Instead, in the Glasgow area schools which attained unexpectedly good truancy and exam results did not tend also to excel in engaging pupils. In this context, possible explanations are that a minority of pupils may rebel against or feel alienated from schools which effectively support and control the pupil population as a whole. The result may be increased substance use among this minority, even though the bulk of pupils are relatively protected against substance use. Possibly too, schools in the Scottish context which achieve relatively good academic results do so by focusing on this to the detriment of caring for pupils and ensuring all pupils feel included in the life of the school.
In contrast to added value, the degree to which an individual pupil felt disengaged from school or reported poorer teacher-pupil relationships remained significant risk factors for substance use, even after all other influences had been taken in to account. These relationships were relatively strong in comparison to other substance use risk factors recorded by research. Some schools more universally engaged their pupils, and it was this which accounted for the relationship between overall school engagement and substance use.
commentary The variance between findings in Scotland and elsewhere in the UK highlights the importance of context in prevention research. Varying contexts (even it seems within the United Kingdom) can mean what has a preventive impact in one area, does not in another. In the case of the Glasgow area, it seemed that typically schools did not achieve good exam and truancy results by ensuring their pupils felt exceptionally well cared for and engaged with the school, breaking the expected causal chain from added value to substance use. Schools in other areas with different methods and priorities may embody this causal chain, resulting in the findings elsewhere in the UK where added value was related to less substance use.
Though statistically non-significant, schools with a good overall ethos were as a whole much less likely to have pupils who engaged in the most deviant (to judge by the proportions of pupils engaging in these behaviours) forms of substance use – early (age 13) smoking and illicit drug use. This was the case even after each pupil’s individual engagement scores had been taken in to account. In other words, it seems possible that in this sample, schools which were good at including pupils also helped prevent even relatively alienated pupils departing from local substance use norms.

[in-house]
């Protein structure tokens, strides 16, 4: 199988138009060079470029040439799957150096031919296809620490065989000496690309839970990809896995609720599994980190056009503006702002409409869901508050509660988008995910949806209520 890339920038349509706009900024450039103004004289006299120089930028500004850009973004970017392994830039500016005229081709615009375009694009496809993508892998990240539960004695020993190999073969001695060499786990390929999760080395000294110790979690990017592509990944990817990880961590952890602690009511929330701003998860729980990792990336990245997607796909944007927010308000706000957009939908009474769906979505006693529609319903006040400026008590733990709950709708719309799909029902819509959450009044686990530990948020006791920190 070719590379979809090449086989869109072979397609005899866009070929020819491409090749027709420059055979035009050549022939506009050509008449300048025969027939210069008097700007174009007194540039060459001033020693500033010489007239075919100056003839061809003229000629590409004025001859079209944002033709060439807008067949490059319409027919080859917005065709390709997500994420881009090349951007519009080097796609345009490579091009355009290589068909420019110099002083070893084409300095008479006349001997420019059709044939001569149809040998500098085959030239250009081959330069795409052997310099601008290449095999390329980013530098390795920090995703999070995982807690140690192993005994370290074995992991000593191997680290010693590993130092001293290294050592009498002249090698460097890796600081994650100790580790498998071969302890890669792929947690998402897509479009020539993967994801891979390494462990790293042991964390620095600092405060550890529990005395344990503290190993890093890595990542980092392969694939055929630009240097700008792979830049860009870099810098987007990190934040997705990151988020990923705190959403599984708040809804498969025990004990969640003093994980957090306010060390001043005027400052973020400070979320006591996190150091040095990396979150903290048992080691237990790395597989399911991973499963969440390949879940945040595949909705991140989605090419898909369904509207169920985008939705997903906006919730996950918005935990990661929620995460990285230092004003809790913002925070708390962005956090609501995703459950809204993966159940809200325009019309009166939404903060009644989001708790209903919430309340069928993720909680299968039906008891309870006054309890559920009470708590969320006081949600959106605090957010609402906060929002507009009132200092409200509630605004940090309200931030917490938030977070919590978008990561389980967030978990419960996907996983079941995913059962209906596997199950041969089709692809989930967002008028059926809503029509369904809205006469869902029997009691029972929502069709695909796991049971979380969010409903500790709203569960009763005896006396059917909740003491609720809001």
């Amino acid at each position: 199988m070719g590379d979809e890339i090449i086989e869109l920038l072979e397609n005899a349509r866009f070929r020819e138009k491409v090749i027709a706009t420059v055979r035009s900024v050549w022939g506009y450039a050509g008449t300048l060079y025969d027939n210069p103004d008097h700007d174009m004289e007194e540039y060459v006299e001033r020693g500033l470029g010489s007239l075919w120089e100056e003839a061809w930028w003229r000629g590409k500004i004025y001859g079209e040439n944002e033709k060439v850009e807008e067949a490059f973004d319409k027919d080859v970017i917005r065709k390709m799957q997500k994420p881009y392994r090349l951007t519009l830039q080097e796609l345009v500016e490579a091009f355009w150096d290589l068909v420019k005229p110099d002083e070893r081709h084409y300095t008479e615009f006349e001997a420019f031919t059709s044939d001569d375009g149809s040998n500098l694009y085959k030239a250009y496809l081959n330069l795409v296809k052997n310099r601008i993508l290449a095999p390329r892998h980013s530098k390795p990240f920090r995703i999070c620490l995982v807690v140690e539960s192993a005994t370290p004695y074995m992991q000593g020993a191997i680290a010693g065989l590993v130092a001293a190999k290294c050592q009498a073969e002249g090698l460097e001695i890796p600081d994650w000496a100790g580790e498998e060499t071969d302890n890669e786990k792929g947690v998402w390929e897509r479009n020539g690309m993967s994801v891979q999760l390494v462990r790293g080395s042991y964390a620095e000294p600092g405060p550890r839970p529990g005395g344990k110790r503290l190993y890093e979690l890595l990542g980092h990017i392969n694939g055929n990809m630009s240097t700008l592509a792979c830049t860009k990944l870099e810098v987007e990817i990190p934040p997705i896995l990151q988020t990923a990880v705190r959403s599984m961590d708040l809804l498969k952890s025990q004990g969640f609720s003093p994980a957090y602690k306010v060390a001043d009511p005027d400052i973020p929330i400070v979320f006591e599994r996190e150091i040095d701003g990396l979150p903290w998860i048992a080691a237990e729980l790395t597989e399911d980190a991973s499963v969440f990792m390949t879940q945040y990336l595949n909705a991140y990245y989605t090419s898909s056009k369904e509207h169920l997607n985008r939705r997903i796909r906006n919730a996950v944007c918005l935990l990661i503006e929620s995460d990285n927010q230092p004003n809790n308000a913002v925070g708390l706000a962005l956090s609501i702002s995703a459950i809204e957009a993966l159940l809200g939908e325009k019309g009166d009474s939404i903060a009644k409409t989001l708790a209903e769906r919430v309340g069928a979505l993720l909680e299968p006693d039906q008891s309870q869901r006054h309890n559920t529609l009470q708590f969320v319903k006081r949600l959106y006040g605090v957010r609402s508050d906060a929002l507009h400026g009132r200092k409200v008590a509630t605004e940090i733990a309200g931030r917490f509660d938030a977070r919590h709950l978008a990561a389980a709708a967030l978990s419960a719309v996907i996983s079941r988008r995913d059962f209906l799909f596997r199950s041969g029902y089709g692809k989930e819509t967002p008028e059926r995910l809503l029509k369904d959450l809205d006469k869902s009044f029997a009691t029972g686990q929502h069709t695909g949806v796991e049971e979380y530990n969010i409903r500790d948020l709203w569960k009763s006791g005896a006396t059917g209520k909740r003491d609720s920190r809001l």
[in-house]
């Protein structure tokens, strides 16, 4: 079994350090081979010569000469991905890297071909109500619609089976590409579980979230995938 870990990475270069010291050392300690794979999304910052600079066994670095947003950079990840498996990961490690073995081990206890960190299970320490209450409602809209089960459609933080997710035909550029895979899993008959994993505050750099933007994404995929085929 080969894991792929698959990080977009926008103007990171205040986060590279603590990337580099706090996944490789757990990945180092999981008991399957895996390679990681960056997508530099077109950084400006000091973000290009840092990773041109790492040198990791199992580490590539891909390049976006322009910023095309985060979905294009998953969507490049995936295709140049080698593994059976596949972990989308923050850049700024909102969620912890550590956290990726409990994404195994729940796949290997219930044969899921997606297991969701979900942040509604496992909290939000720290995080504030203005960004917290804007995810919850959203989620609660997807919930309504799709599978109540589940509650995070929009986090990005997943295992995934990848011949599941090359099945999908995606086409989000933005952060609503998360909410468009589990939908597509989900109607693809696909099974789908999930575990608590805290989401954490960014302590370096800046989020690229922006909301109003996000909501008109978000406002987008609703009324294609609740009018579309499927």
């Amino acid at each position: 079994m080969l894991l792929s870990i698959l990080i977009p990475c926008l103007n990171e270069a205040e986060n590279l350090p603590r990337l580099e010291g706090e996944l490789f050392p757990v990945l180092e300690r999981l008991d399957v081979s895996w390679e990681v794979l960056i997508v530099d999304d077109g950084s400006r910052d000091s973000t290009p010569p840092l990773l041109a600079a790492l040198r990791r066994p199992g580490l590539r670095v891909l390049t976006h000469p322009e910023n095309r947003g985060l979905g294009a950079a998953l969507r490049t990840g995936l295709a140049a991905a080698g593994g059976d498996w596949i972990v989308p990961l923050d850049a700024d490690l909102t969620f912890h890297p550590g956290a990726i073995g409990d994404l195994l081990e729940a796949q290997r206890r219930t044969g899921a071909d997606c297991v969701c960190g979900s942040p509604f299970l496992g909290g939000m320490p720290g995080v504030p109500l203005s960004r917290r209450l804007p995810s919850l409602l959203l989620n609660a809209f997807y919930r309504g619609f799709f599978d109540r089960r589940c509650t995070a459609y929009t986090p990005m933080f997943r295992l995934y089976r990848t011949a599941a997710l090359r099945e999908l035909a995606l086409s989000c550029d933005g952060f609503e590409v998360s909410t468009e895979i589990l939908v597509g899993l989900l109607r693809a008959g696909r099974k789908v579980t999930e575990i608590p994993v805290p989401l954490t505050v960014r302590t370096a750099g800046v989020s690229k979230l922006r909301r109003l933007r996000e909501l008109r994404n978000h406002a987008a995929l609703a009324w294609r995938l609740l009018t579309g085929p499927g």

The featured study turns the focus from added value in the form of academic results and truancy prevention to the school’s culture as perceived by its pupils. Because these are all-pervasive, improvements in the social climate of schools might justify themselves on a multiplicity of grounds, including academic achievement and crime prevention as well as substance use prevention, especially given the patchy track record of preventive drug education. The evidence is strong that schools which develop supportive, engaging and inclusive cultures, and which offer opportunities to participate in school decision-making and extracurricular activities, create better outcomes across many domains, including non-normative substance use. As well as facilitating bonding with the school, such schools are likely to make it easier for pupils to seek and receive the support they need.
The lessons seem to be to attend to the basics through school management, training, pastoral and administrative procedures which foster and demonstrate a caring, cooperative and participative ethos and concern for pupils as individuals, then perhaps to seek to optimise these virtues through targeted interventions.
Studies have generally documented the impacts of normal school development processes rather than randomly allocating schools to develop better cultures. The observed relationships between culture and substance use could be artefacts rather than a result of good ethos exerting a restraining influence. For example, perhaps good schools attract families whose children are less at risk of deviant substance use, or both culture and substance use reflect some other factor, such as unmeasured quirks of the neighbourhood. Even if we accept the plausible explanation that engaging schools also prevent pupils disengaging from social norms in their substance use, doubts remain over whether an add-on intervention can ‘artifically’ turn unpromising schools in to engaging schools and thereby reduce substance use problems.
The featured study and its predecessors exemplify a trend to see the most promising ways to prevent substance use (or more accurately, substance use problem) as generic and usually early processes and interventions which affect the development of the child as a whole, rather than later interventions specific to substance use.
Last revised 14 February 2014. First uploaded 07 February 2014